*  Committee on Nuclear Regulatory Activities, Nuclear Energy Agency, “First Construction Experience Synthesis Report 2008-2011,” NEA/CNRA/R(2012)2 (May 3, 2012), pp. 8, 16 and 41.

Wednesday, May 2, 2012

Conduct of the Science Enterprise and Effective Nuclear Safety Culture – A Reflection (Part 1)

(Ed. note: We have asked Bill Mullins to develop occasional posts for Safetymatters.  His posts will focus on, but not be limited to, the Hanford Waste Treatment Plant aka the Vit Plant.)

In a recent post the question was posed: “Can reality in the nuclear operating environment be similar (to the challenges of production pressures on scientists), or is nuclear somehow unique and different?”
In a prior post a Chief Nuclear Officer is quoted: “ . . the one issue is our corrective action program culture, our -- and it’s a culture that evolved over time. We looked at it more of a work driver, more of a -- you know, it’s a way to manage the system rather than . . . finding and correcting our performance deficiency.”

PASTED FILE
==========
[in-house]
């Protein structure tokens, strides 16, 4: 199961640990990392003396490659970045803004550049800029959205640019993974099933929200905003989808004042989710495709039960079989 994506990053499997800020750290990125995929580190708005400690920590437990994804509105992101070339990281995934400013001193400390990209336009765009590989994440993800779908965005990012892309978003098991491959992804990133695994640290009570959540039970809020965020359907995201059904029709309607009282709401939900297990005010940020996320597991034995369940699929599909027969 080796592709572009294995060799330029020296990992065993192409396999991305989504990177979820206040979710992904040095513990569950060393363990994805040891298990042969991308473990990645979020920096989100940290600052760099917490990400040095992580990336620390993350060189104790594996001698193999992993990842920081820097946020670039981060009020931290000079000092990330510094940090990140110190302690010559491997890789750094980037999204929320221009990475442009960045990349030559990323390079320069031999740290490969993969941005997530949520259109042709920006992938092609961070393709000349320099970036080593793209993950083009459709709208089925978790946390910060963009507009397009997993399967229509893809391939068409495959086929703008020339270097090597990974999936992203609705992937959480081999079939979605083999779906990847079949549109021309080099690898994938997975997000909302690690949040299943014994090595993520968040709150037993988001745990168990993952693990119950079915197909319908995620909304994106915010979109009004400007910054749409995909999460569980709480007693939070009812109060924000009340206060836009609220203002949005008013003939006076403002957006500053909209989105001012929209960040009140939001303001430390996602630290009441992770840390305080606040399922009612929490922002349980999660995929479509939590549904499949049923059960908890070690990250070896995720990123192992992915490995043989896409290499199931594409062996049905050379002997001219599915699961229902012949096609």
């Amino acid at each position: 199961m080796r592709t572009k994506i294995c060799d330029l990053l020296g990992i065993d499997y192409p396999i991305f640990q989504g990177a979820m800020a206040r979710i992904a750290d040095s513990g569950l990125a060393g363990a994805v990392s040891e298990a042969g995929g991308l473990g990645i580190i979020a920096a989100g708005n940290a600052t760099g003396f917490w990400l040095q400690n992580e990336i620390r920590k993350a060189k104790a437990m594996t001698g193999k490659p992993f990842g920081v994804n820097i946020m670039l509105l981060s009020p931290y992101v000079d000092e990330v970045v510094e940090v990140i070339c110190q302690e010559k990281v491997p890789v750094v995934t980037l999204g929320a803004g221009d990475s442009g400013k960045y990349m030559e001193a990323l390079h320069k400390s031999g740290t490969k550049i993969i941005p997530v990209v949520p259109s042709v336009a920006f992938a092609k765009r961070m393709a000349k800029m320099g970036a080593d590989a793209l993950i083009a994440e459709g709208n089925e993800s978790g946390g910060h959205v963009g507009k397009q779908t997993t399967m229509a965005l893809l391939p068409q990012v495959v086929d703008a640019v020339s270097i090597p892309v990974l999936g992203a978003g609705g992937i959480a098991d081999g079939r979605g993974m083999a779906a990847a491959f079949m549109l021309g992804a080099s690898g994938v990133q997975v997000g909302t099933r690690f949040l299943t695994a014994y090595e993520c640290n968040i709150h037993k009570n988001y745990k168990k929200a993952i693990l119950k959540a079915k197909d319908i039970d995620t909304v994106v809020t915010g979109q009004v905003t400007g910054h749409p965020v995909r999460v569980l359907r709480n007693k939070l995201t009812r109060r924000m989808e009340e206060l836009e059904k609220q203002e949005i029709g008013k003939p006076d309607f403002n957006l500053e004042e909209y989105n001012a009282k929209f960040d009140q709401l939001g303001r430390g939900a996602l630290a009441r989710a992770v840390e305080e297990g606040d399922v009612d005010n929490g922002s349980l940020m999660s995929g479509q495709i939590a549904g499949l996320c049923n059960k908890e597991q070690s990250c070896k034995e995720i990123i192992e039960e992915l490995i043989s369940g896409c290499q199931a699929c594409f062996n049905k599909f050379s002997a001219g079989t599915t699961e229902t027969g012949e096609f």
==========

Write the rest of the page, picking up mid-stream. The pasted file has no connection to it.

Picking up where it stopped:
Another recent post describes the inherently multi-factor and non-linear character of what we’ve come to refer to as “Nuclear Safety Culture.”  Bob Cudlin observed: “We think there are a number of potential causes that are important to ensuring strong safety culture but are not receiving the explicit attention they deserve.  Whatever the true causes we believe that there will be multiple causes acting in a systematic manner - i.e., causes that interact and feedback in complex combinations to either reinforce or erode the safety culture state.

I’d like to suggest a framework in which these questions and observations can be brought into useful relationship for thinking about the future of the US National Nuclear Energy Enterprise (NNEE).

This week I read yet another report on the Black Swan at Fukushima – this one representing views of US Nuclear industry heavy weights. It is just one of perhaps a dozen reviews, complete or on-going, that are adding to the stew pot of observations, findings, and recommendations about lessons to be learned from those “wreck the plant” events. I was wondering how all this “stuff” comes together in a manner that gives confidence that the net reliability of the US NNEE is increased rather than encumbered.